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Some great Canadian mystery reading during the lockdown


We’re changed: no more enjoying the Brott Festival live. No more

cheering the Ti-Cats. No more trips to Toronto’s Broadway.

Isolation because the Premier lives by “do what I say, not as I

do”. Matters will improve, so keep the 6 feet away, mask drill.

I’ve enjoyed the TV, the riveting daily CBC updates. I enjoy

counting the “dah” sounds escaping from camera frightened

health experts. Library return slots accept. Some local stores

offer curb side pickup. I’m using some online book sellers; find

what I like and see if they can get it. The last time I used an

online service, I paid up front and 7 weeks later no delivery.

Covid 19 has been particularly frustrating for Canadian

publishers and authors. The traditional book launch in stores and

libraries is gone. It’s especially hard for our local authors. I’ve

chosen 4 Spring publications, each one a potential award

winning piece of writing. So, in no special order.


by. Mike Knowles.

ECW Press.

Hamilton author, Mike Knowles has written seven previous

novels, each one with a unique preceptive on the Private

Detective. P.I. Sam Jones’ six year search for a missing child

ends with gunshots in a basement. Jones couldn’t admit that all

those years ended with nothing to show for it. He’s in the

basement of his life now with no prospects until he receives a

note on a bathroom door—a second chance for redemption.

Thirteen words from a troubled young girl leads Jones from a

picturesque Ontario town to big city corners best left dark.

The dialogue reveals the intense and awkward challenge for both

P.I. and victims. Settings are rich with the reality of how young

people can lose their way, feel trapped and sink. Jones is

compassionate yet blunt with the black edged pain that drives

young people to do what they do. All of Knowles seven books

are a path to ‘Running from the Dead’ which is the best private

detective novel I’ve read in some time. A second read offers new

ways of enjoying yourself. This one deserves an award.

A DEVIOUS DAME… A Max Dexter Mystery,

By; Chris Laing.

Author. Chris Laing knows his Hamilton in the forties, where to

eat, how to talk, captures the essence of post WW11 Ontario city

with a growing industry, local mafia, and where in the east end to


It’s 1948, Spring in the Hammer and private eye, Max Dexter and

his easy-on-the eyes partner, Isabel O’Brien set out to help a

young, left in the streets to survive kid, abandoned by his mother

Ida Lucas. A hostess, slick and well dressed, she does well to

keep the local gents happy. Hamilton’s new mob boss gets

wrapped up in the search in not a productive way.

I’ve read each Laing story. He really does know his town. After

the fist novel, I challenged him about missing out The Chicken

Roost only to learn that this well researched author knew that the

Roost arrived 2 years after this adventure. So he keeps writing,

keeps the Hammer a thriving action hub for post war Canucks

seeking a thrill and paying the rent. Maybe I’ll get my seat at the

Roost in the next one.


By; Ross Pennie.

ECW. $19.95

Hamilton author, Dr. Ross Pennie has written another page turner

in what is likely the most challenging sub genre in the mystery/

crime library. He writes from experience as a doctor specializing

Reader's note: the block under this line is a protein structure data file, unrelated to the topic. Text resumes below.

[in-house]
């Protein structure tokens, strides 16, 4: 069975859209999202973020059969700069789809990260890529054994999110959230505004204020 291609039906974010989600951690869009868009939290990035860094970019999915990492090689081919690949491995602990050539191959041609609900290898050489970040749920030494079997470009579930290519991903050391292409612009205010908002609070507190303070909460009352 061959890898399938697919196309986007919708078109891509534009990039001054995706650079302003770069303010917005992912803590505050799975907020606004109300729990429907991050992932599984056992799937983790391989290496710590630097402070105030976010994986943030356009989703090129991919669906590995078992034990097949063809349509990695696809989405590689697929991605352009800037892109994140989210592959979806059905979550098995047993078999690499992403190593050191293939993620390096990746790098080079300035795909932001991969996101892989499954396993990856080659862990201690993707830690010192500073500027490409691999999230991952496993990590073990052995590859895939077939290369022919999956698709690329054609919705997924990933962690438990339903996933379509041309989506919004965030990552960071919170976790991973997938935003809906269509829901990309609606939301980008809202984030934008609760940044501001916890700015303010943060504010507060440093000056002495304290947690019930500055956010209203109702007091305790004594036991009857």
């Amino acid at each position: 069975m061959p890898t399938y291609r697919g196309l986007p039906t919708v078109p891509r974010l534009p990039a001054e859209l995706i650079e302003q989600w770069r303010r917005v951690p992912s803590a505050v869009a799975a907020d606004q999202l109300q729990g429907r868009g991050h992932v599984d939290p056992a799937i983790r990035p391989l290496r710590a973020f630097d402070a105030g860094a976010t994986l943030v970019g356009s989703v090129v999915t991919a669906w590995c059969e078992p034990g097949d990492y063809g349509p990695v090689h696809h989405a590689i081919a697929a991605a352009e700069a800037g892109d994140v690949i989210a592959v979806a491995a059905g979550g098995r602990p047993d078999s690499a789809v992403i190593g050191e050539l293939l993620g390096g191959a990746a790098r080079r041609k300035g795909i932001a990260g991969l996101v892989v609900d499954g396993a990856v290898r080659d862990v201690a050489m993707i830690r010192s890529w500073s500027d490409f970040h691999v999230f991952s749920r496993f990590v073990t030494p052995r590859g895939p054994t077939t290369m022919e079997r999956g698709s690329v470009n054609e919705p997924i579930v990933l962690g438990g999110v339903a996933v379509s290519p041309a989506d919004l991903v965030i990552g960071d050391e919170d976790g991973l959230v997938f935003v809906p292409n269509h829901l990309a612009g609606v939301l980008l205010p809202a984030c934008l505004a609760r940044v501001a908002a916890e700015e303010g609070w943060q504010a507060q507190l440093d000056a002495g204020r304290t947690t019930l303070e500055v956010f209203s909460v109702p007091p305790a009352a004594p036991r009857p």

in infectious disease with medical accuracy wrapped into riveting

fiction through relationships, setting, dialogue, that thin line

between adventure, crime and compassion. The result is author,

Pennie at the top of his game with each novel stirring more

deeply than the one before.

Pennie jostles 2 stories in Bitter Paradise with a clever conclusion

woven to satisfy the reader. Dr. Zol Szabo and a partner do

battle with a vaccine resistant polio that is striking Hamilton with

deathly force. The intensity is palpable and reminiscent of the real

life Covid 19.

Among the immigrant pool rushing for a new life in Hamilton is

trauma surgeon, D. Hosam Khousa and his family. This once

prominent doctor turns to cutting hair to survive. The collapse

and race towards death begins when another Syrian is slashed to

death in the barbershop.

The paths of this story merge while they drive toward their own

destiny. It’s polished writing that drives the reader to ‘read just

one more chapter.’ I gladly fell into that trap and now await the

next story in this riveting medical mystery series.


by; Iona Whishaw

Touchwood . $16.95

One of Canada’s leading mystery story-tellers has published her

7th novel, “A Match for Murder”. Her complex plots with unique

twists and turns once again offers readers a compelling voyage

into setting, dialogue, character and that elusive quality called,

“I’ll just read another chapter.” Each novel reaches out to the

reader based on a post WW11 young woman character, Lane

Winslow who leaves England for a remote, tiny village of King’s

Cove in northern B.C.

A Match for Murder finds her new husband, Inspector Darling

celebrating marriage to Lane in Arizona. In the midst of

celebration Lane is witness to a murder. Despite the honeymoon

setting both Lane and hew husband find themselves caught in a

complex and guilt ridden murder. All the while, back in King’s

Cove, newly minted Sergeant Ames investigates vandalism that

is a cover-up for a crime much more dense and evil.

The story is vintage Whishaw. From plot to dialogue and setting,

the story weaves a thoroughly complex yet elegantly portrayed

mystery from post WW11. “Just read another chapter” and you’ll

discover what I mean.

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